U.S.-Taiwan Relations under the Trump Administration


On January 9, the Center for the National Interest hosted an event focusing on U.S.-Taiwan relations under the incoming Trump Administration. Director of Defense Studies at the Center and Executive Editor of The National Interest, Harry J. Kazianis, moderated the discussion between Kurt Campbell, Chairman and Chief Executive Officer of the Asia Group, LLC and one of the architects of the “pivot” to Asia under President Obama, Gordon Chang, the co-host of the nationally syndicated John Bachelor Show and author of the books The Coming Collapse of China and Nuclear Showdown: North Korea Takes on the World, and Wallace C. Gregson, former Assistant Secretary of Defense for Asian and Pacific Security Affairs from 2009 to 2011 and the Senior Director for China and the Pacific at the Center for the National Interest. A summary of the event can be found below. Footage of the event was broadcast live by The National Interest on Facebook and can be viewed online here.

U.S.-Taiwan Relations under the Trump Administration

Taiwan has recently reemerged into the spotlight due in large part to President-Elect Trump’s December phone call with Taiwanese President Tsai Ing-wen. Growing tensions with Beijing over U.S.-Taiwan relations have many questioning the future of the United States’ relations with the People’s Republic of China under the Trump Administration. Will the U.S. maintain the status-quo in its relations with China or should one expect to see a fundamental change in policy moving forward, and, just as important, how will China respond?

Kurt Campbell stressed that understanding the meaning and the implications of the conversation between President-Elect Trump and President Tsai is difficult due to the uncertainty surrounding it. Campbell pointed out that China was the only Asian country that stated it was prepared for a Trump Presidency, yet there is now a significant amount of anxiety in Beijing over what to expect moving forward and how to proceed in their relationship with the U.S. According to Campbell, the current environment suggests that the two people who matter most in this bilateral relationship are Chinese President Xi and President-Elect Trump, as the former has concentrated decision-making authority in his hands and the latter has indicated that U.S.-China relations will be managed at the highest level.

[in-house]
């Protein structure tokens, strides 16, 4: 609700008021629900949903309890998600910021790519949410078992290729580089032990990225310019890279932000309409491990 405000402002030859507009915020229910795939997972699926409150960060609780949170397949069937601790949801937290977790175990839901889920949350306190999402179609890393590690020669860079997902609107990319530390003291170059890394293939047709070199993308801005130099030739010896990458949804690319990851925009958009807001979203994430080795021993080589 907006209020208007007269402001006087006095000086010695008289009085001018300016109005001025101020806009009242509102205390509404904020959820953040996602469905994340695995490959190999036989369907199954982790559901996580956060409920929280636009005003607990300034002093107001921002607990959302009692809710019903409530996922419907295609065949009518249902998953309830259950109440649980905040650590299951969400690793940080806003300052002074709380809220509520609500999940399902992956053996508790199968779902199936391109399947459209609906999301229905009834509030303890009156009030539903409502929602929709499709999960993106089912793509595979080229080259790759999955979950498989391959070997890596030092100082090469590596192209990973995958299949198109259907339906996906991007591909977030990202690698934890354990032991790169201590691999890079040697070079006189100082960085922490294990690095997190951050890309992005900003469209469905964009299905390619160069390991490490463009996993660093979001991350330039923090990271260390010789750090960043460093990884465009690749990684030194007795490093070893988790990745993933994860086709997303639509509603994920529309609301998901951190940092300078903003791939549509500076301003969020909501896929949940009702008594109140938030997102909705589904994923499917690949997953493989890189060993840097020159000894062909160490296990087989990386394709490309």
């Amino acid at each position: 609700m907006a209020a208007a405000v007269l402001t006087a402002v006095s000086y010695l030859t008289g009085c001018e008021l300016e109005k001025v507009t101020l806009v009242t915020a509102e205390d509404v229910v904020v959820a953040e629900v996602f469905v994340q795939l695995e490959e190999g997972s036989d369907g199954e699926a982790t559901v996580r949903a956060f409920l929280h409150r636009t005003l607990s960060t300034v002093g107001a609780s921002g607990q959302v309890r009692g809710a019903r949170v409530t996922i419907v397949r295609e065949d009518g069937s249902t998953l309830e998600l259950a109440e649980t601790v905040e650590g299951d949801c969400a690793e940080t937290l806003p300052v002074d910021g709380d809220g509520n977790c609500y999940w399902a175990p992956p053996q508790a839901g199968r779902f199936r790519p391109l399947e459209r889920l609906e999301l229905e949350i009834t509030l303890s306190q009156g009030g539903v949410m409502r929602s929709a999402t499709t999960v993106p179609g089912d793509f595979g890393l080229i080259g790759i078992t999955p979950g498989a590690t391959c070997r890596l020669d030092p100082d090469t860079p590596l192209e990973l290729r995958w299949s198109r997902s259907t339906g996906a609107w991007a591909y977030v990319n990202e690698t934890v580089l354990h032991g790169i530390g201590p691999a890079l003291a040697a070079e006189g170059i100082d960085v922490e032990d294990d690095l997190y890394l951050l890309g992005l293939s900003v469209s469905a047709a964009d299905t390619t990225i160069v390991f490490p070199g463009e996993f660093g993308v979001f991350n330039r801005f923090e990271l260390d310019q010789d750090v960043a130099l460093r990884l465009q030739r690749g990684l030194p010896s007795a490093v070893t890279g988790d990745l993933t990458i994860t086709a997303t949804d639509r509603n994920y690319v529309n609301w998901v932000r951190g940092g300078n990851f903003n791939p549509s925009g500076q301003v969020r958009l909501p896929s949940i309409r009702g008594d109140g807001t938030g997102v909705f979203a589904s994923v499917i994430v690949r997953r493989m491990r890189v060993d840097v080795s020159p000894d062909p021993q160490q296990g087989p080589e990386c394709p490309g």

Campbell stated that when it comes to the traditional cornerstones of U.S. policy in Asia, he is most concerned about the state of the United States’ alliances (particularly with Japan) and collapsing support for trade. However, Campbell’s overall assessment of the U.S.’s position in Asia is optimistic: the U.S. has made some progress in its pivot to Asia, but much more needs to be done.

Gordon Chang contended that Taiwan’s rising profile in the Asia-Pacific region merits recognition by the United States. According to Chang, it is no longer worthwhile for the U.S. or its partners to give priority to China’s conflicting interests in the region. Moreover, China is in trouble—asserts Chang—due to growing debt, money outflows, and increasingly coercive (and unsustainable) governance. Regional governments are reacting to these changes and to provocations from China by falling in behind Taiwan and drawing together to create defense links among themselves.

Lt. Gen. Wallace C. Gregson argued that the makeup of modern Taiwan—a functioning democracy in which 85% of the total population self-identifies as Taiwanese—must be taken into account as the U.S. begins to adjust its policy. Gregson also stated that President Tsai is a rational and patient leader that understands the importance of maintaining balance in Taiwan’s relations with the U.S. and China.

China, on the other hand, has increased its military activities and aggressive rhetoric against Taiwan, according to Gregson. He stated that U.S. strategy regarding Taiwan is complex, but the U.S. government believes that a secure and confident Taiwan is better able to constructively engage Beijing. A potential conflict with Taiwan is also a key driver of China’s military investments, according to Gregson. Gregson said the U.S. must question how exactly Washington is benefiting from their relationship with China and be less concerned about risking that relationship by supporting Taiwan.

When questioned about the danger of backing Taiwan’s independence, Campbell believes that the region’s governments are actually seeking a more stable relationship with China. He emphasized the importance of avoiding Cold War-like divisions. Furthermore, Chang said he is not necessarily sure that relations with China will worsen if the U.S. enhances its relations with Taiwan.